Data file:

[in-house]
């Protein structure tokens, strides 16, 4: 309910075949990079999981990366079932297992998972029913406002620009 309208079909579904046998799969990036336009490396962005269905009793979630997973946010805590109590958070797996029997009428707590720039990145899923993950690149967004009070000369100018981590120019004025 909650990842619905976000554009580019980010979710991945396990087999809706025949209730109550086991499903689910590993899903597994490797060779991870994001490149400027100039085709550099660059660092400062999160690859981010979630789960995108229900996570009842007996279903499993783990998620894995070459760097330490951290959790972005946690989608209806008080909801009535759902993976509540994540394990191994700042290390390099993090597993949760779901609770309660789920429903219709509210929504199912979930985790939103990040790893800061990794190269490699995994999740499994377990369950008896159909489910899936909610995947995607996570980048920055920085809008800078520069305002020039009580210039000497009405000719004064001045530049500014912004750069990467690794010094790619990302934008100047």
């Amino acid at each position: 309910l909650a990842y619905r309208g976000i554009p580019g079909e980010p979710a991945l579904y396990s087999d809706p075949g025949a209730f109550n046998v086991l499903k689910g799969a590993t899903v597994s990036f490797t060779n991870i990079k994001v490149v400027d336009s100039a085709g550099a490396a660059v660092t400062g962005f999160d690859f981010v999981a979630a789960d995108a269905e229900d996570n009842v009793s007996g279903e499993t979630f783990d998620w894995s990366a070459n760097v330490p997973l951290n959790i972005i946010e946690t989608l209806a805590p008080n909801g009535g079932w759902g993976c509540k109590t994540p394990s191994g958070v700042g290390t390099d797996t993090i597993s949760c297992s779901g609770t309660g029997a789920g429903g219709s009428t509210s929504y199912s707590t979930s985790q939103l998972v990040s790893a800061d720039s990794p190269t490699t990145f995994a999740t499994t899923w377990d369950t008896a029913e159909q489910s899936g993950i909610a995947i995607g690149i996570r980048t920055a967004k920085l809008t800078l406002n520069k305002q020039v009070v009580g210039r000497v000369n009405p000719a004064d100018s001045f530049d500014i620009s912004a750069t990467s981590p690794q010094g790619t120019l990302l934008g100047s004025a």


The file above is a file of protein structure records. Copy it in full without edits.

[in-house]
């Protein structure tokens, strides 16, 4: 309910075949990079999981990366079932297992998972029913406002620009 309208079909579904046998799969990036336009490396962005269905009793979630997973946010805590109590958070797996029997009428707590720039990145899923993950690149967004009070000369100018981590120019004025 909650990842619905976000554009580019980010979710991945396990087999809706025949209730109550086991499903689910590993899903597994490797060779991870994001490149400027100039085709550099660059660092400062999160690859981010979630789960995108229900996570009842007996279903499993783990998620894995070459760097330490951290959790972005946690989608209806008080909801009535759902993976509540994540394990191994700042290390390099993090597993949760779901609770309660789920429903219709509210929504199912979930985790939103990040790893800061990794190269490699995994999740499994377990369950008896159909489910899936909610995947995607996570980048920055920085809008800078520069305002020039009580210039000497009405000719004064001045530049500014912004750069990467690794010094790619990302934008100047």
């Amino acid at each position: 309910l909650a990842y619905r309208g976000i554009p580019g079909e980010p979710a991945l579904y396990s087999d809706p075949g025949a209730f109550n046998v086991l499903k689910g799969a590993t899903v597994s990036f490797t060779n991870i990079k994001v490149v400027d336009s100039a085709g550099a490396a660059v660092t400062g962005f999160d690859f981010v999981a979630a789960d995108a269905e229900d996570n009842v009793s007996g279903e499993t979630f783990d998620w894995s990366a070459n760097v330490p997973l951290n959790i972005i946010e946690t989608l209806a805590p008080n909801g009535g079932w759902g993976c509540k109590t994540p394990s191994g958070v700042g290390t390099d797996t993090i597993s949760c297992s779901g609770t309660g029997a789920g429903g219709s009428t509210s929504y199912s707590t979930s985790q939103l998972v990040s790893a800061d720039s990794p190269t490699t990145f995994a999740t499994t899923w377990d369950t008896a029913e159909q489910s899936g993950i909610a995947i995607g690149i996570r980048t920055a967004k920085l809008t800078l406002n520069k305002q020039v009070v009580g210039r000497v000369n009405p000719a004064d100018s001045f530049d500014i620009s912004a750069t990467s981590p690794q010094g790619t120019l990302l934008g100047s004025a």